[3DPrintedLife aka Andrew DeGonge] saw that advert for gatorade that shows some slick stop-motion animation using a so-called ‘liquid printer’ and wondered how they built the machine and got it to work so well. The answer, it would seem, involves a lot of hard work and experimentation.
Conceptually it’s not hard to grasp. A water reservoir sits at the top, which gravity-feeds into a a series of electromechanical valves below, which feed into nozzles. From there, the timing of the valve and water pressure dictate the droplet size. The droplets fall under the influence of gravity, to be collected at the bottom. From that point it’s a ‘simple’ matter of timing droplets with respect to a lighting strobe or camera shutter and hey-presto! instant animation.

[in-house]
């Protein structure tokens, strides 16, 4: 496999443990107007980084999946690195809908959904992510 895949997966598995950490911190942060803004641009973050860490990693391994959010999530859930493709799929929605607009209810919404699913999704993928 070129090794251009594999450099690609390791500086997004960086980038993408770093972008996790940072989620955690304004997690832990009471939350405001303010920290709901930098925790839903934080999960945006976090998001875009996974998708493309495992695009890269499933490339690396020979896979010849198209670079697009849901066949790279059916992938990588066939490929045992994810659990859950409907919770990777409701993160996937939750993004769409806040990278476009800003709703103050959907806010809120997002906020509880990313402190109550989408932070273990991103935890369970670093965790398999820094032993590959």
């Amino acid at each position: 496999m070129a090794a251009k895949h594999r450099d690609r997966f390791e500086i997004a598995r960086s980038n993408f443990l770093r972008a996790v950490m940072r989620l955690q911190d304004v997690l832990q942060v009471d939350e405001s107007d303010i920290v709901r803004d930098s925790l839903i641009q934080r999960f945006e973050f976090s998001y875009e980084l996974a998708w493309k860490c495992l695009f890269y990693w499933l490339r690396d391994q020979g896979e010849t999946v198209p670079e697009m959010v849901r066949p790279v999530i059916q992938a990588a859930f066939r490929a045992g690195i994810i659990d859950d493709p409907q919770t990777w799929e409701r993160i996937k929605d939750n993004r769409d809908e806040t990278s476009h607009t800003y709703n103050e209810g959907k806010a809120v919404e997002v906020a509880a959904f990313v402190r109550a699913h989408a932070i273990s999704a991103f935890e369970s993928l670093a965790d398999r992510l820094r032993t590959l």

As will become evident from the video, it’s just not as easy as that. After an initial wobble when [Andrew] realised that cheap “air-only” solenoids actually are for air-only when they rusted up, he took a slight detour to design and 3D print his own valve body. Using a resin printer to produce fine detailed prints, enabled the production of small internal passages including an ‘air spring’ which is just a small chamber of air. After a lot of testing, proved to be a step in the right direction. Whether this could have been achieved with an FDM printer, is open to speculation, but we suspect the superior fine detail capabilities of modern resin printers are a big help here.
In a nice twist, [Andrew] ripped open and dissolved a fluorescent marker pen, and used that in place of plain water, so when illuminated with suitably triggered UV LED strips, discernable animation was achieved ..
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